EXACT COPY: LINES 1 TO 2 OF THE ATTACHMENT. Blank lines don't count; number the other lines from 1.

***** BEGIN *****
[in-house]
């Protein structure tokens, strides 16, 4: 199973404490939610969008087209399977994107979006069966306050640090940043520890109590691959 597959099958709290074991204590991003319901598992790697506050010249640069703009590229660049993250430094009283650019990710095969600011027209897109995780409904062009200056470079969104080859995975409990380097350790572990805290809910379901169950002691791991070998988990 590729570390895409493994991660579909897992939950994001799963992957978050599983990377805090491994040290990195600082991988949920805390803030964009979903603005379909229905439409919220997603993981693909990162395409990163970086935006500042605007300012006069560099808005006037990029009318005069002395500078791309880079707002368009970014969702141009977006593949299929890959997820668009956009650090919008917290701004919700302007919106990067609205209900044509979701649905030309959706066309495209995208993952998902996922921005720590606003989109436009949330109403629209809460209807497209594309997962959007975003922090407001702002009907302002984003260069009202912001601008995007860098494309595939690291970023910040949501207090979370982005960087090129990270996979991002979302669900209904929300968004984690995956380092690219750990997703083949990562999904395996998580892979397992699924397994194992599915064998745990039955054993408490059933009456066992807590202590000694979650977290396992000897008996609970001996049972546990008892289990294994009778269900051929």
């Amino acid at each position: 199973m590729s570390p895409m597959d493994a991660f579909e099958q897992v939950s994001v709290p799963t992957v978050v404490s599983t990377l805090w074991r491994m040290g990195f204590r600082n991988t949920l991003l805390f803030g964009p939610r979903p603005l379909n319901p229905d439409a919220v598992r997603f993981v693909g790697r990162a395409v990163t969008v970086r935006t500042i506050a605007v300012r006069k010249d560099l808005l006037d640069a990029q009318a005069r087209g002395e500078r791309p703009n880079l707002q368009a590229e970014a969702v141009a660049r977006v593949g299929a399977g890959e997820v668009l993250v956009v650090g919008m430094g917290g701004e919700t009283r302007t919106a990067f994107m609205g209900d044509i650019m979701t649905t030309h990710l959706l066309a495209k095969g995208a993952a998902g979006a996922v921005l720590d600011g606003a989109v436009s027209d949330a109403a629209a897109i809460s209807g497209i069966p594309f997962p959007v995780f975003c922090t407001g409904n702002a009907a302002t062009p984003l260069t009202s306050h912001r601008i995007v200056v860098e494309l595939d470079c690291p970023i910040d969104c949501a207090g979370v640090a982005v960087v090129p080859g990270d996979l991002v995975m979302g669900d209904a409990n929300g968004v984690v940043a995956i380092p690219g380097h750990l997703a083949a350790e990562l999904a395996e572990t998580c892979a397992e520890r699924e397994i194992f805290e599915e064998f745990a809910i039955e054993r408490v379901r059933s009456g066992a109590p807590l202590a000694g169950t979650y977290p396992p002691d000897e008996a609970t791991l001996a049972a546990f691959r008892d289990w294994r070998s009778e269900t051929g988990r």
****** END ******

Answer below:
[in-house]
């Protein structure tokens, strides 16, 4: 199973404490939610969008087209399977994107979006069966306050640090940043520890109590691959 597959099958709290074991204590991003319901598992790697506050010249640069703009590229660049993250430094009283650019990710095969600011027209897109995780409904062009200056470079969104080859995975409990380097350790572990805290809910379901169950002691791991070998988990 590729570390895409493994991660579909897992939950994001799963992957978050599983990377805090491994040290990195600082991988949920805390803030964009979903603005379909229905439409919220997603993981693909990162395409990163970086935006500042605007300012006069560099808005006037990029009318005069002395500078791309880079707002368009970014969702141009977006593949299929890959997820668009956009650090919008917290701004919700302007919106990067609205209900044509979701649905030309959706066309495209995208993952998902996922921005720590606003989109436009949330109403629209809460209807497209594309997962959007975003922090407001702002009907302002984003260069009202912001601008995007860098494309595939690291970023910040949501207090979370982005960087090129990270996979991002979302669900209904929300968004984690995956380092690219750990997703083949990562999904395996998580892979397992699924397994194992599915064998745990039955054993408490059933009456066992807590202590000694979650977290396992000897008996609970001996049972546990008892289990294994009778269900051929």